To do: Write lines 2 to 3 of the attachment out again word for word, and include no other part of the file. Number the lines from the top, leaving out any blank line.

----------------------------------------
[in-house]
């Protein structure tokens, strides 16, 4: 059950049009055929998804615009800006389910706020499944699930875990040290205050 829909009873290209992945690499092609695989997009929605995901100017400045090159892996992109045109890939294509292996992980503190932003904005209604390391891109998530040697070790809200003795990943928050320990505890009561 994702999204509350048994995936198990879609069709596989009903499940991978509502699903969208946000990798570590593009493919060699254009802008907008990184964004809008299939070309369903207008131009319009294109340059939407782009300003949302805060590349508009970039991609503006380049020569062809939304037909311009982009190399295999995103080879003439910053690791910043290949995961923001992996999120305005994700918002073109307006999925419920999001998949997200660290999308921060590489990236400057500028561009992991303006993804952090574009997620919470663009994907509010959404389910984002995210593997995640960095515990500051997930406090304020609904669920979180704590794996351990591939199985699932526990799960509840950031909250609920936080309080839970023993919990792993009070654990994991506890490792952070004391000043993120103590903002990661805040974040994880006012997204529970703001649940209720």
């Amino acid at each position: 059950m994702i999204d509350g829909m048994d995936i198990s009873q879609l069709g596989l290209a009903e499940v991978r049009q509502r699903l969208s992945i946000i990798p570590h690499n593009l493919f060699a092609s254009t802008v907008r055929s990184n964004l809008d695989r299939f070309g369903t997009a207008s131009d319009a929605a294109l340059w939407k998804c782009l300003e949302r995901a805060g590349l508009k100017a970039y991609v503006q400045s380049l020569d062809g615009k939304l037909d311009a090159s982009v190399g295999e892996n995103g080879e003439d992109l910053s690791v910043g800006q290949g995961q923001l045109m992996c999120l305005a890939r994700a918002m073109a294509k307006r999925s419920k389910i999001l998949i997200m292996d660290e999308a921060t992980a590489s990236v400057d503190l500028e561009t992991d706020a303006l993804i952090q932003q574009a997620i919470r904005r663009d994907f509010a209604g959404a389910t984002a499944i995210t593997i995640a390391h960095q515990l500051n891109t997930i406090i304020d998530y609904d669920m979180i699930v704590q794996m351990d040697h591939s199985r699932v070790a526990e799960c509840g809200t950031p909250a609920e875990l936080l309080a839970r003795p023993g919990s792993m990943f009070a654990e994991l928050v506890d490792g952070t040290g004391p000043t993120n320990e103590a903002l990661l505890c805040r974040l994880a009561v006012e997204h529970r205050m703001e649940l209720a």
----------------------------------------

């Protein structure tokens, strides 16, 4: 059950049009055929998804615009800006389910706020499944699930875990040290205050 829909009873290209992945690499092609695989997009929605995901100017400045090159892996992109045109890939294509292996992980503190932003904005209604390391891109998530040697070790809200003795990943928050320990505890009561 994702999204509350048994995936198990879609069709596989009903499940991978509502699903969208946000990798570590593009493919060699254009802008907008990184964004809008299939070309369903207008131009319009294109340059939407782009300003949302805060590349508009970039991609503006380049020569062809939304037909311009982009190399295999995103080879003439910053690791910043290949995961923001992996999120305005994700918002073109307006999925419920999001998949997200660290999308921060590489990236400057500028561009992991303006993804952090574009997620919470663009994907509010959404389910984002995210593997995640960095515990500051997930406090304020609904669920979180704590794996351990591939199985699932526990799960509840950031909250609920936080309080839970023993919990792993009070654990994991506890490792952070004391000043993120103590903002990661805040974040994880006012997204529970703001649940209720």
């Amino acid at each position: 059950m994702i999204d509350g829909m048994d995936i198990s009873q879609l069709g596989l290209a009903e499940v991978r049009q509502r699903l969208s992945i946000i990798p570590h690499n593009l493919f060699a092609s254009t802008v907008r055929s990184n964004l809008d695989r299939f070309g369903t997009a207008s131009d319009a929605a294109l340059w939407k998804c782009l300003e949302r995901a805060g590349l508009k100017a970039y991609v503006q400045s380049l020569d062809g615009k939304l037909d311009a090159s982009v190399g295999e892996n995103g080879e003439d992109l910053s690791v910043g800006q290949g995961q923001l045109m992996c999120l305005a890939r994700a918002m073109a294509k307006r999925s419920k389910i999001l998949i997200m292996d660290e999308a921060t992980a590489s990236v400057d503190l500028e561009t992991d706020a303006l993804i952090q932003q574009a997620i919470r904005r663009d994907f509010a209604g959404a389910t984002a499944i995210t593997i995640a390391h960095q515990l500051n891109t997930i406090i304020d998530y609904d669920m979180i699930v704590q794996m351990d040697h591939s199985r699932v070790a526990e799960c509840g809200t950031p909250a609920e875990l936080l309080a839970r003795p023993g919990s792993m990943f009070a654990e994991l928050v506890d490792g952070t040290g004391p000043t993120n320990e103590a903002l990661l505890c805040r974040l994880a009561v006012e997204h529970r205050m703001e649940l209720a």